Hot Gas Bridge Discovered Connecting Galaxy Clusters

by Jason Major on November 20, 2012

An “bridge” of hot gas stretches between galaxy clusters Abell 401 and Abell 399

It may not be good practice to burn bridges but this is one super-heated bridge that astronomers were happy to find: an enormous swath of hot gas connecting two galaxy clusters 10 million light-years apart, and nearly a billion light-years away.

Using ESA’s Planck space telescope, astronomers have identified leftover light from the Big Bang interacting with a filament of hot gas stretching between Abell 401 and Abell 399, two galactic clusters each containing hundreds of individual galaxies.

Launched in May 2009, Planck is designed to study the Cosmic Microwave Background (CMB) — the leftover light from the Big Bang. When this radiation interacts with large-scale cosmic structures, like the hot gas bridging clusters of galaxies, its energy is modified in a specific way. This is referred to as the Sunyaev–Zel’dovich Effect (SZE), and Planck is specifically attuned to finding it.

This, however, is Planck’s first discovery of inter-cluster gas found using the SZ technique.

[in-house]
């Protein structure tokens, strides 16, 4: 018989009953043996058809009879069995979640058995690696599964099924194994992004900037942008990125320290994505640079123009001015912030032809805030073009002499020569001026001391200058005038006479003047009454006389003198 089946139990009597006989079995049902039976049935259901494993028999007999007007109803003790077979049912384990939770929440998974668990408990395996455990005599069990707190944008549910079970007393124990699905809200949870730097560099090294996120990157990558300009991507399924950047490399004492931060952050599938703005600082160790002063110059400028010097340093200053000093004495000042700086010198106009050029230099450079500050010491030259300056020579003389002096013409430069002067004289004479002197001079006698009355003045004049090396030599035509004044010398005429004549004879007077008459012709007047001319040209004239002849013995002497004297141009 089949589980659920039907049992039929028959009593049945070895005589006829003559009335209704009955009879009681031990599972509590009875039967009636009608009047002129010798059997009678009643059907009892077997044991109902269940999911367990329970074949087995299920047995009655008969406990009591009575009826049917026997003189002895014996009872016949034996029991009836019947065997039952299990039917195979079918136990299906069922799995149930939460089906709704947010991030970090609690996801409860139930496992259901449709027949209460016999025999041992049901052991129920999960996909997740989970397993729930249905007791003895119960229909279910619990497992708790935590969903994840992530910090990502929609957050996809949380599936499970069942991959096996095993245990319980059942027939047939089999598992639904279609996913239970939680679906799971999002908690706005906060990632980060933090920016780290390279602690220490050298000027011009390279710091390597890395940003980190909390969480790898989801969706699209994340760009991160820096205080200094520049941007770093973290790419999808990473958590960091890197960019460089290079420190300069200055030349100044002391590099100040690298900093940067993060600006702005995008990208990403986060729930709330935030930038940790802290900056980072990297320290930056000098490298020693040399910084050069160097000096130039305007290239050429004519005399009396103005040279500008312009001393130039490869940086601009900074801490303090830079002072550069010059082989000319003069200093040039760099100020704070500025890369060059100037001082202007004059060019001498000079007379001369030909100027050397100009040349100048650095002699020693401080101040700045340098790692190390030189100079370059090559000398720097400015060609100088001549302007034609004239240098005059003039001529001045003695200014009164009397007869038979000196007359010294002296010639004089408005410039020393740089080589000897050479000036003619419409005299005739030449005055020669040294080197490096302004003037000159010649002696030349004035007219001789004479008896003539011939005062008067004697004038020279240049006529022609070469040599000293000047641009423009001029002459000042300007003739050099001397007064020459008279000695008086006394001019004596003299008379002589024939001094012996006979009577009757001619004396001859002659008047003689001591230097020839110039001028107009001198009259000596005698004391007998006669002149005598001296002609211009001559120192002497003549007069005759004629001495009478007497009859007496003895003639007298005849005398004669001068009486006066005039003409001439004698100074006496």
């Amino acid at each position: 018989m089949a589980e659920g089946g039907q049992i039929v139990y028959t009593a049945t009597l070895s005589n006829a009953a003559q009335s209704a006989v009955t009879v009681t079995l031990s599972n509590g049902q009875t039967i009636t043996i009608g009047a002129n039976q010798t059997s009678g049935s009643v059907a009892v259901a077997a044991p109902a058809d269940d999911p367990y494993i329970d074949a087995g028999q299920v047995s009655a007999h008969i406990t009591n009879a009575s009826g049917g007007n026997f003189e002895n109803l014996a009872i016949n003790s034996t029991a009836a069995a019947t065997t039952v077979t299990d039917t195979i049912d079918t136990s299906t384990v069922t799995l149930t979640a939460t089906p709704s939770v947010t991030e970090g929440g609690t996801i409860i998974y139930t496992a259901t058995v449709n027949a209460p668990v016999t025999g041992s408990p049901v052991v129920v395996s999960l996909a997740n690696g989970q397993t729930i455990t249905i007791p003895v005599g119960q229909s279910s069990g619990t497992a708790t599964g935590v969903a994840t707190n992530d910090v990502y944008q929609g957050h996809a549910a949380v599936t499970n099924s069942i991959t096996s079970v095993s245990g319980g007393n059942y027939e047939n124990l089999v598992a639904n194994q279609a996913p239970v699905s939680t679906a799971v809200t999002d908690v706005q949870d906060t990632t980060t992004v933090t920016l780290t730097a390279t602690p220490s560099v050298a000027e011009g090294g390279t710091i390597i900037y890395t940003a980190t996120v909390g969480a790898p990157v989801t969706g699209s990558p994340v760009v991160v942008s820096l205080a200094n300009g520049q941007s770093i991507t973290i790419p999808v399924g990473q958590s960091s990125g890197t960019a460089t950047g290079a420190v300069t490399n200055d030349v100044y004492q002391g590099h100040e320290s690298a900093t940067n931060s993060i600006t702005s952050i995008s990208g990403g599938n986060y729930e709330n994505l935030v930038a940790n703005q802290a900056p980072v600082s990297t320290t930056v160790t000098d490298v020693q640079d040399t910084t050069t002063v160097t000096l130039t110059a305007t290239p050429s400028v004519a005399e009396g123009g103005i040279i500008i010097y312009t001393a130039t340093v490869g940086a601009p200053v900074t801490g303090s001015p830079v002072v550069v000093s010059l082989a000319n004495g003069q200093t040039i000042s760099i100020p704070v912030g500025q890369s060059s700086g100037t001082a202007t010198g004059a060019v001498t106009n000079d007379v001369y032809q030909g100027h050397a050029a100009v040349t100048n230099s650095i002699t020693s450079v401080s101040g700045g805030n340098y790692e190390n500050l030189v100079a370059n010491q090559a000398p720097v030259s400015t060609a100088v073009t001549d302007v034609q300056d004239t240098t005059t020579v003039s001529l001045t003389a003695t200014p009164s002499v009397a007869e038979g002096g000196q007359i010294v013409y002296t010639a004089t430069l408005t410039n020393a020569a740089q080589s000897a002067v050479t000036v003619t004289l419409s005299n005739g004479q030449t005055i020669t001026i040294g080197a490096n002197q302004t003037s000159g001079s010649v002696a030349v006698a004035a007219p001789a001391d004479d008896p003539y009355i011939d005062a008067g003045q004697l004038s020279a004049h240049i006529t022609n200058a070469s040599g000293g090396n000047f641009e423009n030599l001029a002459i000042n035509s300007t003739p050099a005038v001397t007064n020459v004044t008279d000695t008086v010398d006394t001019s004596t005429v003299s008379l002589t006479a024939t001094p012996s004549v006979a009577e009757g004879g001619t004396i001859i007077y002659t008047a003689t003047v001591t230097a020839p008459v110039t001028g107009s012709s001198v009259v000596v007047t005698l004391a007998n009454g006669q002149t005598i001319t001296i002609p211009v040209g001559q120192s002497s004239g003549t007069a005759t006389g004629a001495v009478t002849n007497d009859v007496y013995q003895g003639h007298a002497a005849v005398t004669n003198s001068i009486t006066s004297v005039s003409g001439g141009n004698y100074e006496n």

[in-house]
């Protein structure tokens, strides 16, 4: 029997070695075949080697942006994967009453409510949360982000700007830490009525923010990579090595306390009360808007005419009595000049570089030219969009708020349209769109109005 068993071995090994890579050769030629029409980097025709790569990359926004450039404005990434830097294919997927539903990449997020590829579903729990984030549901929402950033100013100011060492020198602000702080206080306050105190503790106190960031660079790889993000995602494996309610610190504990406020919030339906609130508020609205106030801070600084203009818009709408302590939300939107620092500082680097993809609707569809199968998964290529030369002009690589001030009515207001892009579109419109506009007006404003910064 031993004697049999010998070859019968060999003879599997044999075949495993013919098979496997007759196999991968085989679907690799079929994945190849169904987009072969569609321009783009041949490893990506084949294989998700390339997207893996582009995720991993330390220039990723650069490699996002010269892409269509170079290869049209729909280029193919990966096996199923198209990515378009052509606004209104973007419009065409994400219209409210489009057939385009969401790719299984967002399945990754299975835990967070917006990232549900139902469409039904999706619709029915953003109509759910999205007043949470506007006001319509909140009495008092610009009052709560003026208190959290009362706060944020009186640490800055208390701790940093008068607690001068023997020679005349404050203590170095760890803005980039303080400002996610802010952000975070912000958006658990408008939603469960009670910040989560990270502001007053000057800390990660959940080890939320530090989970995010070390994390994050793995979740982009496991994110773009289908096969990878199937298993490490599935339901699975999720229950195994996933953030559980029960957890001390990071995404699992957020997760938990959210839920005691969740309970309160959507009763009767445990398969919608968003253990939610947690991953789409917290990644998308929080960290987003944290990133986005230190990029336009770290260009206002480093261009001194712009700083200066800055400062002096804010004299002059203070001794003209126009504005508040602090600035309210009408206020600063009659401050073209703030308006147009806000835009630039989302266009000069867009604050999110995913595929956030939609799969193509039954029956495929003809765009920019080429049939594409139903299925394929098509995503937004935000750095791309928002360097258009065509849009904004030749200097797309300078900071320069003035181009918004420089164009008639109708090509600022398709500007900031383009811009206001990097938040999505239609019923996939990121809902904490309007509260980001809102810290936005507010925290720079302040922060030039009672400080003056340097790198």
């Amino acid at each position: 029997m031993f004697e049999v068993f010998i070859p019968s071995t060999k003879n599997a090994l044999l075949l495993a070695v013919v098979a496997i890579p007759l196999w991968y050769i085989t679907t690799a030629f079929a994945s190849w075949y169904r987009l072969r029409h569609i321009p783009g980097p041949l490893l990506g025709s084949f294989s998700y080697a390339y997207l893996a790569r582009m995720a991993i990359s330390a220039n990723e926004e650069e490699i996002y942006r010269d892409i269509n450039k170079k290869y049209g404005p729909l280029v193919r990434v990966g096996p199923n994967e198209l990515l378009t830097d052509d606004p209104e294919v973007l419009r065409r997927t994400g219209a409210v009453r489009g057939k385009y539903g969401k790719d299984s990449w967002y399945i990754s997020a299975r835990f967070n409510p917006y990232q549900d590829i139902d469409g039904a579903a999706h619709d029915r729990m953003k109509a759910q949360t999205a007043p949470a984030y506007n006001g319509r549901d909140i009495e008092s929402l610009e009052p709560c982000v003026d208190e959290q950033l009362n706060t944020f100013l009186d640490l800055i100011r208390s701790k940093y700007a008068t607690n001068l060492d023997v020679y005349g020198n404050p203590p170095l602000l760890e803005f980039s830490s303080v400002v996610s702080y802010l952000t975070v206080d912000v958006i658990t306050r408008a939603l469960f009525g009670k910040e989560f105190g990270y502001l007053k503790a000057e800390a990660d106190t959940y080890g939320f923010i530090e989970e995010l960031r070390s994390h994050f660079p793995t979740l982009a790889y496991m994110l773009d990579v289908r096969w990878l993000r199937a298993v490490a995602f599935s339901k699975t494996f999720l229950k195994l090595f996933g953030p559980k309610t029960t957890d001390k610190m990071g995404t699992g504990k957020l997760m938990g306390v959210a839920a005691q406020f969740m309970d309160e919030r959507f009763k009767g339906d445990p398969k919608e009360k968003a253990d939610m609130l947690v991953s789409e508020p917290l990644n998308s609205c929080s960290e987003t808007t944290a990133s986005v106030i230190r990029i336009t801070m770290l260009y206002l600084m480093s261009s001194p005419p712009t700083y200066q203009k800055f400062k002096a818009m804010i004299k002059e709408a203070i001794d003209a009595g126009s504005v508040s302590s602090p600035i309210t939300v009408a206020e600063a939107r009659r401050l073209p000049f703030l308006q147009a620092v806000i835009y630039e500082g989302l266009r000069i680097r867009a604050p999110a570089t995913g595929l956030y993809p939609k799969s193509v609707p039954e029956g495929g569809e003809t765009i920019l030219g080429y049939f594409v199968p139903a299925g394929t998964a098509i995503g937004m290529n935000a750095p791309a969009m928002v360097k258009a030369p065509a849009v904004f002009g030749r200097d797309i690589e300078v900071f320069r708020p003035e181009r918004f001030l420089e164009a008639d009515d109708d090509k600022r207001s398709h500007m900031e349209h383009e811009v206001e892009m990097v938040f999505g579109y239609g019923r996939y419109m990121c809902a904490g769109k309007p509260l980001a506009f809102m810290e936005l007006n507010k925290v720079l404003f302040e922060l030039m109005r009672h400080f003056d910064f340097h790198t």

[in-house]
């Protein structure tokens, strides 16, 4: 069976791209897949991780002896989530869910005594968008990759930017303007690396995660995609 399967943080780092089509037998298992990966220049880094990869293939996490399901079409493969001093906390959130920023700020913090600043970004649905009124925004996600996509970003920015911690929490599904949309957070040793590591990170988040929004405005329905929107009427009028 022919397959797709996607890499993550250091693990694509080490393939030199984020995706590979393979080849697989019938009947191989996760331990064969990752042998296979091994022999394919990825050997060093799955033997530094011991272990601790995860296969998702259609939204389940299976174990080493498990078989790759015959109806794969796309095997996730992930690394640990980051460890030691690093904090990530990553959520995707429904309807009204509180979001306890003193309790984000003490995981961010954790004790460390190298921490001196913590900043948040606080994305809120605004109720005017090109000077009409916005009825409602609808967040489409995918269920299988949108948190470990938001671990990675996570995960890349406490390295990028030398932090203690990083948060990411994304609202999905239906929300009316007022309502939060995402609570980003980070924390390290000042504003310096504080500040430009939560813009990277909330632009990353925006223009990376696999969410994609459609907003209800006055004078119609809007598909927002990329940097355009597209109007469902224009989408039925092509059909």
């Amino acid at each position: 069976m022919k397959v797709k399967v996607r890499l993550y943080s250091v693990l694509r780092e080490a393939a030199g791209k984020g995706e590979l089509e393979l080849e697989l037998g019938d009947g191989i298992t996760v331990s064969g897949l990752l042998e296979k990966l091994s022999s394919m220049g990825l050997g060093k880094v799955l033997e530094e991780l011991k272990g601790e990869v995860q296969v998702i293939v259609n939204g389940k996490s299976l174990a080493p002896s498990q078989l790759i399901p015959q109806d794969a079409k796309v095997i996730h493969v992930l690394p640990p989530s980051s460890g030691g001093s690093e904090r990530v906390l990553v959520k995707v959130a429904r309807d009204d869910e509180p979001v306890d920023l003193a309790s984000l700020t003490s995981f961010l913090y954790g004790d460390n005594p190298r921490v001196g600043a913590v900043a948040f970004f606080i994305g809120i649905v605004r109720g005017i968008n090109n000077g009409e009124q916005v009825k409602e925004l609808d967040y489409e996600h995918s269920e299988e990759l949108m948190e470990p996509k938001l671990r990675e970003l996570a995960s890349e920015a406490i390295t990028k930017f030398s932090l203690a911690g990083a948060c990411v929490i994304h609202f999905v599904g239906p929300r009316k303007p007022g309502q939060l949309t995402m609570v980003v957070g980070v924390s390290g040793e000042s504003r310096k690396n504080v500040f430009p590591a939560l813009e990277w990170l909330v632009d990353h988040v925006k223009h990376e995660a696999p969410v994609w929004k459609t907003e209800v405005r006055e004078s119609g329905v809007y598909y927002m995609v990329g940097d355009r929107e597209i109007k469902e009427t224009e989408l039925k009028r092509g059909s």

The temperature of the gas is estimated to be around 80 million degrees C, similar to the temperature of the gas found within the clusters themselves. It’s thought that the gas may be a combination of cosmic web filaments left over from the early Universe mixed with gas from the clusters.

The image above shows the clusters Abell 401 and Abell 399 as seen at optical wavelengths with ground-based telescopes overlaid with the SZE from Planck. The entire bridge spans a distance about the size of two full Moons in the sky.

Read more on ESA’s news page here.

Top image: Sunyaev–Zel’dovich effect: ESA Planck Collaboration; optical image: STScI Digitized Sky Survey. Inset image: Artist’s impression of Planck against the CMB. (ESA and the HFI Consortium, IRAS)

About 

A graphic designer in Rhode Island, Jason writes about space exploration on his blog Lights In The Dark, Discovery News, and, of course, here on Universe Today. Ad astra!

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